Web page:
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Expert: Body-Worn Video Would Usher In New Approach To Stop And Frisk

NEW YORK (CBSNewYork) -- A blockbuster ruling from a federal judge will not mean the end of the NYPD's stop-and-frisk program.

But one way or another, it likely will mean changes for the controversial police practice, CBS 2's Tony Aiello reported Tuesday.

The changes could be in tone -- with a new mayor taking office soon – and perhaps in tactics for future stops. In addition, even new technology to monitor what goes down during a stop and frisk could play a big role.

Several U.S. departments are testing body-worn video -- a camera to capture a record of encounters between police and the public.

Federal Judge Shira Scheindlin ordered the NYPD to test body-worn video to help a court-appointed monitor better understand conflicting claims about stop and frisk.

"She's having to determine what's actually happened based on people's factual recitation of what happened. So she's saying, look, if we had body-worn cameras it would really solve some of the problems," said Sunita Patel of the Center for Constitutional Rights.

Mayor Michael Bloomberg, however, scoffed at the judge's call for cameras on cops.

"It would be a nightmare," the mayor said Monday.

But an expert who has studied body-worn video said he is a believer.

"It got people to behave better in front of them. They knew they were being recorded. And it often backed up police in situations in which civilians had lodged complaints against them," said Professor David Harris of the University of Pittsburgh.

Harris said the stop-and-frisk ruling is being scrutinized across the country. Many police departments use the tactic to fight crime, and in places like New York City, debates have followed.

"It helps us as citizens to walk the streets and know that we're safe now," one man in Harlem told CBS 2's Lou Young on Monday night.

"It, personally, makes me feel intimidated," a woman said.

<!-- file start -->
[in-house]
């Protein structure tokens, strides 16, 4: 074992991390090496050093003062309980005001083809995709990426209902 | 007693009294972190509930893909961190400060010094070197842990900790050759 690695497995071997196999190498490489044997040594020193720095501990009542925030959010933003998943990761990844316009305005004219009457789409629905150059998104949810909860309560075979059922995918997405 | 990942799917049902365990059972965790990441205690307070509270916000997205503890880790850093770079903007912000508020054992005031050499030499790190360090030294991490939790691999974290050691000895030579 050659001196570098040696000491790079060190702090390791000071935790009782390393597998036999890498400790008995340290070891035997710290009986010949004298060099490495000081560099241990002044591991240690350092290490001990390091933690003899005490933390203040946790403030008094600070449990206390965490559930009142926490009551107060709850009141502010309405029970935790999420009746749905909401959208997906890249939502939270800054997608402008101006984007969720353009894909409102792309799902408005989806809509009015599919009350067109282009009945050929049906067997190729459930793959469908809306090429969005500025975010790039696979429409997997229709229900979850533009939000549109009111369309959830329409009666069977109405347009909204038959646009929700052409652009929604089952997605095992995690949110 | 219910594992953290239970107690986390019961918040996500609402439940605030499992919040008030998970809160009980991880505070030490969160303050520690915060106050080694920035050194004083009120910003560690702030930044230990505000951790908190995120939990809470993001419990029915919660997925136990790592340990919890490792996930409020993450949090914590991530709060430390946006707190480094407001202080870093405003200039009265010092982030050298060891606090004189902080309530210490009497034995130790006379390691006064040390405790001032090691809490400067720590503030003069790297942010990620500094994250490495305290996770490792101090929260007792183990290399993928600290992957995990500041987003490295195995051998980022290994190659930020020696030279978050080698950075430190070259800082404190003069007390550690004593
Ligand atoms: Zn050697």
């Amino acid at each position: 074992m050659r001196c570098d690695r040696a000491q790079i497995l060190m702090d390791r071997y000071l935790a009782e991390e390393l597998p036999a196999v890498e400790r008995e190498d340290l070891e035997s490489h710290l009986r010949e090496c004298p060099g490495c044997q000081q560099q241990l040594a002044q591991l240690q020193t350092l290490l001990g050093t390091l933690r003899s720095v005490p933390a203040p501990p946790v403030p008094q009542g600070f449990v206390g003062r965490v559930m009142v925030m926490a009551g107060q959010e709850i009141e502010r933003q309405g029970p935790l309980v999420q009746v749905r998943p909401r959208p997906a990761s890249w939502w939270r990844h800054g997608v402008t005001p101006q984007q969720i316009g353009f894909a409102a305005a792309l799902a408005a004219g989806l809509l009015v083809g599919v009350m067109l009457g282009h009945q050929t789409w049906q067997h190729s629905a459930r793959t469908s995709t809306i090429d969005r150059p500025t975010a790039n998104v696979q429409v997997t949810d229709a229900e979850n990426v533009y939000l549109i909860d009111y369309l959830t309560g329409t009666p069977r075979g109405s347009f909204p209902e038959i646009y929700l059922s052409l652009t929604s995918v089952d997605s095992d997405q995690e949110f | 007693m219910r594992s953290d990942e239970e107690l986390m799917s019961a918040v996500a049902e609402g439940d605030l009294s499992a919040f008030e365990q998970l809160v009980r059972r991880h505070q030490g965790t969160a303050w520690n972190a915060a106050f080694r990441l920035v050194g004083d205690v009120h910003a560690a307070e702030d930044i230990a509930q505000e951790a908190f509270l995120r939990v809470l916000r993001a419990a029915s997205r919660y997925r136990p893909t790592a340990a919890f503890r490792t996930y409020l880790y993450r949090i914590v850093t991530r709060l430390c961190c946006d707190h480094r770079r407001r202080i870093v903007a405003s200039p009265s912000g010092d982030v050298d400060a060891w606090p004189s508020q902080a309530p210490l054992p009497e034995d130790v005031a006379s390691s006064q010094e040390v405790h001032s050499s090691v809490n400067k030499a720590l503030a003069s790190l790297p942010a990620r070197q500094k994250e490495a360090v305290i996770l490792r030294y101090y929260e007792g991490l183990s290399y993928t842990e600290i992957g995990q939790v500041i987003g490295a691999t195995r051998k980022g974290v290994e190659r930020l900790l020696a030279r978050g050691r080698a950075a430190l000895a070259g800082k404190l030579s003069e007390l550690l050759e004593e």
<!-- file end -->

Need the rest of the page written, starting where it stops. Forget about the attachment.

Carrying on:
Meanwhile, opponents of stop-and-frisk rallied on the City Hall steps Tuesday, and Councilman Jumaane Williams (D-45th) said the judge's ruling "validates our crusade against that policy."

"The only people who are trying to handcuff our police and are causing mass-hysteria are Mayor Bloomberg, Commissioner Kelly, and the police unions with their continued lies and misinformation," Williams said.

Williams and other council members said next week, they will override the mayor's veto of a bill creating an inspector general for the NYPD.

Stop-And-Frisk Opponents Rally A Day After Court Ruling

Philadelphia and other departments have settled lawsuits claiming stop and frisk led to racial profiling.

Bloomberg said he will fight back against the court ruling, but his successor may change direction.

"Nobody's going to get rid of stop and frisk. It's here to stay. It's been around for decades. What will change is policy, training, supervision, and the way this is done in the field, whether it is emphasized to the exclusion of other things," Harris said.

The mayor said the NYPD does not racially profile and insists stop and frisk has saved thousands of lives. The department is expected to continue using the tactic during the appeals process.

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